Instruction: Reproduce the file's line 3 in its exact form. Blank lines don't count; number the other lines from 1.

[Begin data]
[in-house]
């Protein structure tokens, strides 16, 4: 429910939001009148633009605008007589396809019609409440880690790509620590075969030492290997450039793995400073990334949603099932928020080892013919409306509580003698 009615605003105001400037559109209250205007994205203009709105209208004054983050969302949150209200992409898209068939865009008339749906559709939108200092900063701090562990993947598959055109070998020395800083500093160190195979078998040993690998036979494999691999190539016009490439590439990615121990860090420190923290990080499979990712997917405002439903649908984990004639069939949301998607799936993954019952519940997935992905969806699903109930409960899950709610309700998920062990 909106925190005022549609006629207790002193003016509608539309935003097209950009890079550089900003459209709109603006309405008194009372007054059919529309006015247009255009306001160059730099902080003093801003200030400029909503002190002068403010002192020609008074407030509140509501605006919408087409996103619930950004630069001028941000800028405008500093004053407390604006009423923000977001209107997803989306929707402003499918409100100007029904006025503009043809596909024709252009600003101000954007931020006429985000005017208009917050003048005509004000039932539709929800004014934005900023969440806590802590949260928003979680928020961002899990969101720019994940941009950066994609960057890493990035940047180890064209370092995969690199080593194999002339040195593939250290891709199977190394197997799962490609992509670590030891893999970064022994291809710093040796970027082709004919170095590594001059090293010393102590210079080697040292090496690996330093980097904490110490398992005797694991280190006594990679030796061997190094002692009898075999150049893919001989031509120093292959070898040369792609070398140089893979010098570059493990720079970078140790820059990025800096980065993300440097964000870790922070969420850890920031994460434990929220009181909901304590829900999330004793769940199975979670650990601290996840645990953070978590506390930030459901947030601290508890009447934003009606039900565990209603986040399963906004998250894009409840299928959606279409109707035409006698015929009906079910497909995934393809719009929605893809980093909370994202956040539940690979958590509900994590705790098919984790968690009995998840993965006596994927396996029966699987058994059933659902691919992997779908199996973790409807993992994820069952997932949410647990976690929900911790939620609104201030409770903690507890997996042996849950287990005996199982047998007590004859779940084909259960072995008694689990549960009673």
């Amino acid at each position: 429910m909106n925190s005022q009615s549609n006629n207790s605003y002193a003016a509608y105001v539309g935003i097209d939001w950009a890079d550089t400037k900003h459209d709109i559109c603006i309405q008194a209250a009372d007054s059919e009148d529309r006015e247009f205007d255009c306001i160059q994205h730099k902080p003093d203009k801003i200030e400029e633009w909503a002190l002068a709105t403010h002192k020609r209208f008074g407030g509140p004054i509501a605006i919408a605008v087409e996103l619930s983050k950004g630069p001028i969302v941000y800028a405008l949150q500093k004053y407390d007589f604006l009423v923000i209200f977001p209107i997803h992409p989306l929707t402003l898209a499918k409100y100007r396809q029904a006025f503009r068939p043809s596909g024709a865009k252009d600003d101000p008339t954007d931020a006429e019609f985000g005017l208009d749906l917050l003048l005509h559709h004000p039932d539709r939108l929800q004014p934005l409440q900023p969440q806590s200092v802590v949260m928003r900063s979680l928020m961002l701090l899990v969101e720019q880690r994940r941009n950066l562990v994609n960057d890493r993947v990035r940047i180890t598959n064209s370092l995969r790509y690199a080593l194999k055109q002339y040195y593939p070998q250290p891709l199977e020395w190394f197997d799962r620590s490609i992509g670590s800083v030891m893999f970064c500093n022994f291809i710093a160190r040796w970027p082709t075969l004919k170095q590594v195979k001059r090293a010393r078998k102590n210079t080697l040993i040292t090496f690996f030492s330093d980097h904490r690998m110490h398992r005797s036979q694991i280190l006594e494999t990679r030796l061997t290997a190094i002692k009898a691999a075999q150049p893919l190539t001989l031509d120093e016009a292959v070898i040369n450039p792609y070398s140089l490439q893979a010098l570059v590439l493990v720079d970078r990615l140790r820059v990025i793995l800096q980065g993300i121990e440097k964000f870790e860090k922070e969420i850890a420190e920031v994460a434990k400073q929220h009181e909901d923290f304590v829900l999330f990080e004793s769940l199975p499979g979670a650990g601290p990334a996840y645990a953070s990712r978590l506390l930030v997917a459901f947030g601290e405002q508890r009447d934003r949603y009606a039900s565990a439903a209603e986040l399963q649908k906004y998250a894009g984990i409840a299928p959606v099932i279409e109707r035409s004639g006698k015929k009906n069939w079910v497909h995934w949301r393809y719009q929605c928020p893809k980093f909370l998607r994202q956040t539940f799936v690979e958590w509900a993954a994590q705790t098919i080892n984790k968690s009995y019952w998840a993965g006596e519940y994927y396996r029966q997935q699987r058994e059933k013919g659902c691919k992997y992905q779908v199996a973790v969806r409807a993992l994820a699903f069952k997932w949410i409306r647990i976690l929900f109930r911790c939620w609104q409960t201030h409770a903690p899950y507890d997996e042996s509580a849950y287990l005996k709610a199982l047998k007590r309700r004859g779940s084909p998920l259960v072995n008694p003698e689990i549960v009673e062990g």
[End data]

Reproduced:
């Amino acid at each position: 429910m909106n925190s005022q009615s549609n006629n207790s605003y002193a003016a509608y105001v539309g935003i097209d939001w950009a890079d550089t400037k900003h459209d709109i559109c603006i309405q008194a209250a009372d007054s059919e009148d529309r006015e247009f205007d255009c306001i160059q994205h730099k902080p003093d203009k801003i200030e400029e633009w909503a002190l002068a709105t403010h002192k020609r209208f008074g407030g509140p004054i509501a605006i919408a605008v087409e996103l619930s983050k950004g630069p001028i969302v941000y800028a405008l949150q500093k004053y407390d007589f604006l009423v923000i209200f977001p209107i997803h992409p989306l929707t402003l898209a499918k409100y100007r396809q029904a006025f503009r068939p043809s596909g024709a865009k252009d600003d101000p008339t954007d931020a006429e019609f985000g005017l208009d749906l917050l003048l005509h559709h004000p039932d539709r939108l929800q004014p934005l409440q900023p969440q806590s200092v802590v949260m928003r900063s979680l928020m961002l701090l899990v969101e720019q880690r994940r941009n950066l562990v994609n960057d890493r993947v990035r940047i180890t598959n064209s370092l995969r790509y690199a080593l194999k055109q002339y040195y593939p070998q250290p891709l199977e020395w190394f197997d799962r620590s490609i992509g670590s800083v030891m893999f970064c500093n022994f291809i710093a160190r040796w970027p082709t075969l004919k170095q590594v195979k001059r090293a010393r078998k102590n210079t080697l040993i040292t090496f690996f030492s330093d980097h904490r690998m110490h398992r005797s036979q694991i280190l006594e494999t990679r030796l061997t290997a190094i002692k009898a691999a075999q150049p893919l190539t001989l031509d120093e016009a292959v070898i040369n450039p792609y070398s140089l490439q893979a010098l570059v590439l493990v720079d970078r990615l140790r820059v990025i793995l800096q980065g993300i121990e440097k964000f870790e860090k922070e969420i850890a420190e920031v994460a434990k400073q929220h009181e909901d923290f304590v829900l999330f990080e004793s769940l199975p499979g979670a650990g601290p990334a996840y645990a953070s990712r978590l506390l930030v997917a459901f947030g601290e405002q508890r009447d934003r949603y009606a039900s565990a439903a209603e986040l399963q649908k906004y998250a894009g984990i409840a299928p959606v099932i279409e109707r035409s004639g006698k015929k009906n069939w079910v497909h995934w949301r393809y719009q929605c928020p893809k980093f909370l998607r994202q956040t539940f799936v690979e958590w509900a993954a994590q705790t098919i080892n984790k968690s009995y019952w998840a993965g006596e519940y994927y396996r029966q997935q699987r058994e059933k013919g659902c691919k992997y992905q779908v199996a973790v969806r409807a993992l994820a699903f069952k997932w949410i409306r647990i976690l929900f109930r911790c939620w609104q409960t201030h409770a903690p899950y507890d997996e042996s509580a849950y287990l005996k709610a199982l047998k007590r309700r004859g779940s084909p998920l259960v072995n008694p003698e689990i549960v009673e062990g």